Visa moves to counter AT&T; cards


Visa U.S.A. announced yesterday changes in regulations concerning its credit cards that could upset AT&T;'s hugely successful new credit card program and protect the business of the large banks that dominate the business.

The new rules would set limits on operators of "affinity programs," in which banks issue credit cards on behalf of organizations ranging from an Elvis Presley fan club to American Airlines.

Visa is owned by commercial banks, and several of its largest members are fighting hard to have the entry by American Telephone and Telegraph Co. to the credit card business turned back by the Federal Reserve Board and the Federal Communications Commission.

Visa said credit card programs operated by banks for affinity groups started after Oct. 8 are covered by the new rules.

It added that the AT&T; program would be reviewed to decide if the new rules should be applied retroactively to the phone company's six-month-old program.

"Visa is clearly motivated by the success of the AT&T; program," said David Robertson, vice president at the Nilson Report, a newsletter based in Santa Monica, Calif., covering the credit card industry. "At the very least they want to make sure that nothing like the AT&T; program happens again."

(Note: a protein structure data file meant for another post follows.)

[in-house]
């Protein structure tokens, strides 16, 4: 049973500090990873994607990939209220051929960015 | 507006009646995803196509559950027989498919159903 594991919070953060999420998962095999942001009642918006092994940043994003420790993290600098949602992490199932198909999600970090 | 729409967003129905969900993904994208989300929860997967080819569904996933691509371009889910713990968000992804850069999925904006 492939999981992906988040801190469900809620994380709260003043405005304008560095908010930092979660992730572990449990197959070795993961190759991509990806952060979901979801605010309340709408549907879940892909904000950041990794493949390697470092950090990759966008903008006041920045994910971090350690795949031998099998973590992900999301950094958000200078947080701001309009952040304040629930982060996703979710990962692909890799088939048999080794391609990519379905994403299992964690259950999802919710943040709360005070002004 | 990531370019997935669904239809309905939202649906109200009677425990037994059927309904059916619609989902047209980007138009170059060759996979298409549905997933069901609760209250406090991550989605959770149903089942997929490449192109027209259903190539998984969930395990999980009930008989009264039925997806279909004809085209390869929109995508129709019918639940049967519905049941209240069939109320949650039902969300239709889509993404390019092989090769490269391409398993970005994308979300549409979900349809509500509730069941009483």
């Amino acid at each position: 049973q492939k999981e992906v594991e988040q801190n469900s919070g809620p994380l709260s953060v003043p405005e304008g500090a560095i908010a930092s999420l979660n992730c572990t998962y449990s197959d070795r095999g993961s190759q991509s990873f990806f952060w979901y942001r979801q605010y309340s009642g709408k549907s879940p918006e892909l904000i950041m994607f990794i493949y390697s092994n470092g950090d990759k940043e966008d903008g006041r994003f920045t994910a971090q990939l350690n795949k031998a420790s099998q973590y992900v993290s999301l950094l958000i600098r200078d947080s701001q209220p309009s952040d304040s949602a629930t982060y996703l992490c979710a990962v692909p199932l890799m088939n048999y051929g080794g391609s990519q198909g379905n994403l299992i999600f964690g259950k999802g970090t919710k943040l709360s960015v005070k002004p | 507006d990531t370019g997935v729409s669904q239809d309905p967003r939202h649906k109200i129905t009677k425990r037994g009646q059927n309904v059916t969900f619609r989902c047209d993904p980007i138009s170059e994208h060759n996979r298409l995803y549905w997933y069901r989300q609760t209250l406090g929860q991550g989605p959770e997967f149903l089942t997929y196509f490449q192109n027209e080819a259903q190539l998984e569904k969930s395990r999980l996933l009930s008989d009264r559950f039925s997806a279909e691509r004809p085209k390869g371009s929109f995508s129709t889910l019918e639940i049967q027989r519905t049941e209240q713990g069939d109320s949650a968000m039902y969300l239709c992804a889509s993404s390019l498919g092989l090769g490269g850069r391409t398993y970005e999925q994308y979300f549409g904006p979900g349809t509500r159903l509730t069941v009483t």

The AT&T; card program could be hurt by a new rule banning any bank that issues cards to affinity groups from selling more than 25 percent of its credit card loans to non-Visa members.

Another problem for AT&T; could be a new rule prohibiting non-Visa members from providing credit evaluations.

Under the AT&T; program, which has attracted 3.1 million customers with more than 5 million cards since late March, credit cards are issued by the Universal Bank, Columbus, Ga., a bank created specially for the AT&T; program by Synovus Financial Corp., a Columbus banking company.

The phone company makes daily purchases of the credit card receivables from Universal Bank.

In evaluating the credit worthiness of potential card holders "AT&T; has input, but the final decision is with Universal Bank," said Bruce E. Reid, a spokesman for the phone company.

"This is not an attempt to oust any single program," said David Brancoli, a spokesman for Visa. "Visa guarantees that merchants get paid and that consumers get billed on time. We think it is important that the operational controls remain in the hands of regulated financial institutions."

In the past, control of the credit card business has remained with banks, which own Visa, because they are the only institutions allowed to issue Visa cards. But their control has been eroding, as special banks were created whose primary purpose was to issue credit cards, such as the Discover Card of Sears, Roebuck & Co.

AT&T; solved its need for a bank by reaching an agreement with Synovus Financial, a banking company with a strong credit card processing business.

If Visa was to attempt to change its rules retroactively to keep AT&T; out of the business, Mr. Robertson of the Nilson Report said the phone company could push ahead with its pending application to charter a bank it would own.

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